But somehow, the inevitable didn't happen. The Greek political parties couldn't agree on a government and decided to hold another election on 17th June. This left the pro-austerity New Democracy, led by conservative Antonis Samaras,  with a reasonably firm mandate to stick with the euro, bailout and all. Greece would not default. Then, Mario Draghi, the head of the European Central Bank, announced that he would do “whatever it takes” to stop the single currency collapsing. Many believed this was just another empty promise from a bankrupt eurocrat, but Draghi proved true to his word. In September the ECB committed itself to unlimited purchasing of european government bonds, and the sovereign debt crisis began almost immediately to subside. The rate of interest on Greek, Spanish and Italian debt returned to pre-crisis levels.

Saturday, December 29, 2012

BBC's Year of Shame. See pages 2,3,4..94.

Herald 27/12/13

Whatever happened to Auntie? One of the prime casualties of 2012 was the BBC's reputation as a solid and dependable institution devoted to nature documentaries and unbiassed news. It was revealed as an demented bureaucracy, run by a management of grasping kleptocrats, harbouring sex criminals and using public money to defame innocent pensioners by calling them paedophiles.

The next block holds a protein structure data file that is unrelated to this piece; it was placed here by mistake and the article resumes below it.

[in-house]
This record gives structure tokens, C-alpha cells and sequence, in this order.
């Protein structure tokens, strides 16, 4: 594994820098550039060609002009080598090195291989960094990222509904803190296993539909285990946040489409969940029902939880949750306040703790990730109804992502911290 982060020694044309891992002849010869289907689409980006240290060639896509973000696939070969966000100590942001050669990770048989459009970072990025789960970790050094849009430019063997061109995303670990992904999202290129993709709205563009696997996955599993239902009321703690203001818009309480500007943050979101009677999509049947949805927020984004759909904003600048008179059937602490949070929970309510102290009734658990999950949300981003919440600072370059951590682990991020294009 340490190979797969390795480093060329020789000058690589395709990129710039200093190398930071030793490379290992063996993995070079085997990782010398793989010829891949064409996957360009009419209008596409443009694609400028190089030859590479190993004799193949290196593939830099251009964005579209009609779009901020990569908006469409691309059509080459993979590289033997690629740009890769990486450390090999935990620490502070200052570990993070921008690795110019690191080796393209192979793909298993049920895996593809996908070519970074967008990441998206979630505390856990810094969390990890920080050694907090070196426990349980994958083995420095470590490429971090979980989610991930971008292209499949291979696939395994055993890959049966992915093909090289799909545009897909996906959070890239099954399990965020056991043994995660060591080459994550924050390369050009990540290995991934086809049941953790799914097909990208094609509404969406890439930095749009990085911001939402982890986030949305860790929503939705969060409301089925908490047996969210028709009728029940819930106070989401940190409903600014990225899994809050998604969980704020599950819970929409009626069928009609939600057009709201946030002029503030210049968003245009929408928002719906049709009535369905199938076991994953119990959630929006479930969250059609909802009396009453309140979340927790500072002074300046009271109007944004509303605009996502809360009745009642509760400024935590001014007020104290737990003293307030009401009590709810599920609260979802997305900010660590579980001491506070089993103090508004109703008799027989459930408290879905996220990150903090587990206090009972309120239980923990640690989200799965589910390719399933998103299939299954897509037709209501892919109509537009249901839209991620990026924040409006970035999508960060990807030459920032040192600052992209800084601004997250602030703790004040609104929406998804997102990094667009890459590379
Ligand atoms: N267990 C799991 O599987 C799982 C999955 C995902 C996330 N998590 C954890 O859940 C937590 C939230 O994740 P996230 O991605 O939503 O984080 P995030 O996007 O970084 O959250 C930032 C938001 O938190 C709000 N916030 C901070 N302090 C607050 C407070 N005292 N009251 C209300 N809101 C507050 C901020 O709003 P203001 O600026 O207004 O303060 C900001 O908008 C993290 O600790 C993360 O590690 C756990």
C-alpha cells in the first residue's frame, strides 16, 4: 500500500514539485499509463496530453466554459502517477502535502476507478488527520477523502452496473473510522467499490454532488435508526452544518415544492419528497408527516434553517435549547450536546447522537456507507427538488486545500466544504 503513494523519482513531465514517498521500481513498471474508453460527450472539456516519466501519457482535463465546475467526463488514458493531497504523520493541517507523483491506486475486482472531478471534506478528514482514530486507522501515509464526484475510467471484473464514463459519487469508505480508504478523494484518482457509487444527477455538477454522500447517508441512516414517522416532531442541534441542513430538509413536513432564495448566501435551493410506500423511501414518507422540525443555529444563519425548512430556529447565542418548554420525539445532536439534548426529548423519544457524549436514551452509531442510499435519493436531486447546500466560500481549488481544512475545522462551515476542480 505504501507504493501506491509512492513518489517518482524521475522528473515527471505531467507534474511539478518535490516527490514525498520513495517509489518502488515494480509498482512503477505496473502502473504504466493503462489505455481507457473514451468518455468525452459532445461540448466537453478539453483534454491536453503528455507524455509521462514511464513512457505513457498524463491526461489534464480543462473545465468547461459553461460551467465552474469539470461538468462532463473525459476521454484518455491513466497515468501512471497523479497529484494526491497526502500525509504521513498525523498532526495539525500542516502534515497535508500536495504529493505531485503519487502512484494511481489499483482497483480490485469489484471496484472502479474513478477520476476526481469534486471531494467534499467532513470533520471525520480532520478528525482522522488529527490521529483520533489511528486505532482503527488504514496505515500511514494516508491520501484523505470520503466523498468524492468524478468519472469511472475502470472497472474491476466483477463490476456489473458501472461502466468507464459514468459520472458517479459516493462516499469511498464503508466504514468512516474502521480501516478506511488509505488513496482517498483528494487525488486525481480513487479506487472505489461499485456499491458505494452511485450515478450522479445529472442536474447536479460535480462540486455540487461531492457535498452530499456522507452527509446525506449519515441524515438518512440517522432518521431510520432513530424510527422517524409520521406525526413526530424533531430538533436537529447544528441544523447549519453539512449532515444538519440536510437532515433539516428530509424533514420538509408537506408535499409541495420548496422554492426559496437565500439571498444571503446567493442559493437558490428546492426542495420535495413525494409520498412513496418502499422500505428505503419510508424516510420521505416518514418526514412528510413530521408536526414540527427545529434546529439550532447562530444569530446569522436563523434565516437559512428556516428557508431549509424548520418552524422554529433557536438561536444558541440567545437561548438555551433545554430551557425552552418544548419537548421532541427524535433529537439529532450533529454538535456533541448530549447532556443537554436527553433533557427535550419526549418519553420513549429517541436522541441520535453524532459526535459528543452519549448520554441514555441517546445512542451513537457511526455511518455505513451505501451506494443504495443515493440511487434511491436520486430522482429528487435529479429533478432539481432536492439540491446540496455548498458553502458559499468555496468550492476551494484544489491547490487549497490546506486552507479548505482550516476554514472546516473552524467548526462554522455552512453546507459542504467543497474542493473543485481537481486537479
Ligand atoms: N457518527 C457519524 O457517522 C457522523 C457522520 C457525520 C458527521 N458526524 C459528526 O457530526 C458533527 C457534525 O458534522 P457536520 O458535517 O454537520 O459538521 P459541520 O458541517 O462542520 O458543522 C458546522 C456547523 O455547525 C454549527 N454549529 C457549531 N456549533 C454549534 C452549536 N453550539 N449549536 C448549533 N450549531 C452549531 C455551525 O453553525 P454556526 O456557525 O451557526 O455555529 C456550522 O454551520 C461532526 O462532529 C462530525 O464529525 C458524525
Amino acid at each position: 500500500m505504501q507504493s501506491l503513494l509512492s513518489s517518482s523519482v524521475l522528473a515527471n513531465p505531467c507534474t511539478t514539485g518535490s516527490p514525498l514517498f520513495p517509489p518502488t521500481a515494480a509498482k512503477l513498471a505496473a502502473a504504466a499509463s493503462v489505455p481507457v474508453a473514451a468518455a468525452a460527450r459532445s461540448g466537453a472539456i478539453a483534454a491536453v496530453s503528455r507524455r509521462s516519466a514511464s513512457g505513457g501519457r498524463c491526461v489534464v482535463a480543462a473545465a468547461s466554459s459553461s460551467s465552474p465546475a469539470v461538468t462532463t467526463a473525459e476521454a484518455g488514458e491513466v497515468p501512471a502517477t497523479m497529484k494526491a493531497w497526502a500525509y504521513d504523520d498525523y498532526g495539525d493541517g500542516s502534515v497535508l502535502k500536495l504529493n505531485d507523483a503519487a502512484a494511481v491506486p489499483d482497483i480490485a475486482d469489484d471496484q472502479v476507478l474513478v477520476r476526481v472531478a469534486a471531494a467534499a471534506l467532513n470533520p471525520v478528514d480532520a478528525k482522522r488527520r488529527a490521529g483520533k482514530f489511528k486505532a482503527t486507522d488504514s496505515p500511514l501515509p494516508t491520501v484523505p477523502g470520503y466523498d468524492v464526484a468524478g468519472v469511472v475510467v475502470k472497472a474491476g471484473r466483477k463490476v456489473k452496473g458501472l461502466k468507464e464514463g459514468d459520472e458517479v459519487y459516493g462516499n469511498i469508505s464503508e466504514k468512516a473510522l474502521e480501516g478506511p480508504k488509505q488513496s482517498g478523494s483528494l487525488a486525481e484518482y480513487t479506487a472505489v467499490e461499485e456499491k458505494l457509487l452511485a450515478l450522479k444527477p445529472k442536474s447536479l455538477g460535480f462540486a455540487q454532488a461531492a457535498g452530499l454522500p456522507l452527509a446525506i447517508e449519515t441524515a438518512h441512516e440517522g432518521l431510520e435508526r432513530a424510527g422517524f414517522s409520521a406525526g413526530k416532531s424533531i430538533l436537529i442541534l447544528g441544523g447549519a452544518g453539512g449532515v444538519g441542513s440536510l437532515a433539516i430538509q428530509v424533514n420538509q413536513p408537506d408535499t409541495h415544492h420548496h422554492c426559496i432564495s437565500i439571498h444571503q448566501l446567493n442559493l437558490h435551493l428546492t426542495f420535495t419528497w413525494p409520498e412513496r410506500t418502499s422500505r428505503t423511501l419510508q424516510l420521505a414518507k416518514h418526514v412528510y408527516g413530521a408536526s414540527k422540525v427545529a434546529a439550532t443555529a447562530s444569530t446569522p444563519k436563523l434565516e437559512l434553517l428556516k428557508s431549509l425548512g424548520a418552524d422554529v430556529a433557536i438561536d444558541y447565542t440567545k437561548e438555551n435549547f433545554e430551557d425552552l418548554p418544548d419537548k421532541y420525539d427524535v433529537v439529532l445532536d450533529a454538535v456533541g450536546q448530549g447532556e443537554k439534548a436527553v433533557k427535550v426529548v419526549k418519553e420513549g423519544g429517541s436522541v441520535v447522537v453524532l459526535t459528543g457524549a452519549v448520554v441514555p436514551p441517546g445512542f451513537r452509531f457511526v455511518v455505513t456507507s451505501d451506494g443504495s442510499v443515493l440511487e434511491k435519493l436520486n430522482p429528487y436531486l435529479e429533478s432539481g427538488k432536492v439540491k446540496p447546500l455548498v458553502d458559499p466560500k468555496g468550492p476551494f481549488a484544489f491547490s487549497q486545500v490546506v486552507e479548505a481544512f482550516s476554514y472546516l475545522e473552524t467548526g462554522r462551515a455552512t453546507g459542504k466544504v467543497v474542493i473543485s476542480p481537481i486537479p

OK. I exaggerate. The BBC is still a great institution...public service ethos...cultural guardian...David Attenborough etc. But if nothing else, the corporation has shown itself to be hopeless at broadcasting its strengths as well as its weaknesses. At one stage it seemed as if every BBC news programme was investigating other BBC news programmes. Shoals of BBC reporters were standing outside BBC premises waiting to doorstep BBC employees about the BBC. We lost track of the number of investigations that were launched over Newsnight, Lord McAlpine, Jimmy Savile. A new word entered the dictionary of infamy, when we learned that lots of senior BBC executives were being “recused” from their jobs. Which seems to mean suspended without prejudice so that they can be given large sums of money.